[[ ! -f /usr/share/terminfo/r/rxvt-unicode ]] && \
    [[ ! -f ~/.terminfo/r/rxvt-unicode ]] ; then
    export TERM=rxvt

if [[ -n "${PATH/*$HOME\/bin:*}" ]] ; then
    export PATH="$HOME/bin:$PATH"

if [[ -n "${PATH/*\/usr\/local\/bin:*}" ]] ; then
    export PATH="/usr/local/bin:$PATH"

if [[ -f /usr/bin/less ]] ; then
    export PAGER=less
    export LESS="--ignore-case --long-prompt"
if [[ -f /usr/bin/vimpager ]] ; then
    export PAGER=vimpager
    export MANPAGER=vimmanpager
alias page=$PAGER

#if [ -z $VG_VIEWGLOB_ACTIVE ] && [ $DISPLAY ] ; then
#    exec viewglob


# Change word boundary characters. Nabbed from

# by default: export WORDCHARS='*?_-.[]~=/&;!#$%^(){}<>'
# we take out the slash, period, angle brackets, dash here.
export WORDCHARS='*?_-[]~=&;!#$%^(){}'

# Follow GNU LS_COLORS for completion menus
zmodload -i zsh/complist
eval $(dircolors -b /home/maxbilh/.dir_colors)
zstyle ':completion:*' list-colors "${(s.:.)LS_COLORS}"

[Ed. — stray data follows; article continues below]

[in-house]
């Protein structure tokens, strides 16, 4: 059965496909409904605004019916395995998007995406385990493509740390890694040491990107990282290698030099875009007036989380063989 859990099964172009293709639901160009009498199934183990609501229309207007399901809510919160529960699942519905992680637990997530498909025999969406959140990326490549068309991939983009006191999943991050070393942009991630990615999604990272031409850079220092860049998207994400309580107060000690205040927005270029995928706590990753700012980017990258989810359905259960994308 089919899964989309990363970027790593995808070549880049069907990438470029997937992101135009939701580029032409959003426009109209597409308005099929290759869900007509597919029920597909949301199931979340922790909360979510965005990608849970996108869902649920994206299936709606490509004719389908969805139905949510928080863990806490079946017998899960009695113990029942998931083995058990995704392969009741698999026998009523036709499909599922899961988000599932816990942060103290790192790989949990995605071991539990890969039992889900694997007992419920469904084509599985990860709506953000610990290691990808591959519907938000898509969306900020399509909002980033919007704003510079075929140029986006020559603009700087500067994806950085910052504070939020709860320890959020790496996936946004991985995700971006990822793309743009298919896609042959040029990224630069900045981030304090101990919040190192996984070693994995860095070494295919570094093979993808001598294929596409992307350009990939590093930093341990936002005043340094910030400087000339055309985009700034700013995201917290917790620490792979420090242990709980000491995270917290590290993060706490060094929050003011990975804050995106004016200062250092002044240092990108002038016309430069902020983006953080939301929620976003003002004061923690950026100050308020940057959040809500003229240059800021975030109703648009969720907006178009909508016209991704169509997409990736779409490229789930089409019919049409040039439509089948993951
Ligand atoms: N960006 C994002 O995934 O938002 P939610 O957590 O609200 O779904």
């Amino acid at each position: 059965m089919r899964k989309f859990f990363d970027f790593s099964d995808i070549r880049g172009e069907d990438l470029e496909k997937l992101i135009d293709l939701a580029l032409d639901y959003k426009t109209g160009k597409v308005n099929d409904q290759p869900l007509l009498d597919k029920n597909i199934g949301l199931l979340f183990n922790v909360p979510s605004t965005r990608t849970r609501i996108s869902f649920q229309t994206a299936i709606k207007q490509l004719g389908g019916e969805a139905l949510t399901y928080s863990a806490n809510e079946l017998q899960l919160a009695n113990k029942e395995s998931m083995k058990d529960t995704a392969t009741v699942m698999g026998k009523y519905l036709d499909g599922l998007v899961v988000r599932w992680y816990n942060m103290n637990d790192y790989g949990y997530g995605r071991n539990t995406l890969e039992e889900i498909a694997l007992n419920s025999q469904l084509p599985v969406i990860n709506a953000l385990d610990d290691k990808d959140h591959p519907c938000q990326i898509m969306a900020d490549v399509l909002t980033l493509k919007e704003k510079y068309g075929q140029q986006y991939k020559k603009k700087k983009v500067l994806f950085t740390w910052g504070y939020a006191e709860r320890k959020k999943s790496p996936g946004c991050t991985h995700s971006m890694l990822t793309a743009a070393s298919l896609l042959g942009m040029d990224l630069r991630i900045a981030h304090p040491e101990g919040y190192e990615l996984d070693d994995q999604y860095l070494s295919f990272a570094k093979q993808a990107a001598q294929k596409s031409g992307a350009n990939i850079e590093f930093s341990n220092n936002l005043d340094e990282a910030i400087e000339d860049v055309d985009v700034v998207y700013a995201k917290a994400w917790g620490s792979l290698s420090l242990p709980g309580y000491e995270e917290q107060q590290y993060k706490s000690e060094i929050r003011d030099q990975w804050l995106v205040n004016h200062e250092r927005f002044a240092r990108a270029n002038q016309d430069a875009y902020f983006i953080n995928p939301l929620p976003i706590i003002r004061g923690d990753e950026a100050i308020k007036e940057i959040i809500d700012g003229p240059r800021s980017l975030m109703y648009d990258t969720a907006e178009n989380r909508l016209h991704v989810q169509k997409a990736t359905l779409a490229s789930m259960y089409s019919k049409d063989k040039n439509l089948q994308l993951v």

zstyle ':completion:*:*:kill:*' list-colors '=%*=01;31'

# Load the completion system
autoload -U compinit; compinit

# Very powerful version of mv implemented in zsh. The main feature I
# know of it that seperates it from the standard mv is that it saves you
# time by being able to use patterns which are expanded into positional
# parameters. So:
# slarti@pohl % zmv (*)foo ${1}bar
# On a series of files like onefoo, twofoo, threefoo, fivefoo would be
# renamed to onebar twobar threebar fourbar.
# Although that's nifty enough, I suspect there are other features I
# don't know about yet...
# Read $fpath/zmv for some more basic examples of usage, and also use
# run-help on it :)
autoload -U zmv

# Command line calculator written in zsh, with a complete history
# mechanism and other shell features.
autoload -U zcalc

# Like xargs, but instead of reading lines of arguments from standard input,
# it takes them from the command line. This is possible/useful because,
# especially with recursive glob operators, zsh often can construct a command
# line for a shell function that is longer than can be accepted by an external
# command. This is what's often referred to as the "shitty Linux exec limit" ;)
# The limitation is on the number of characters or arguments.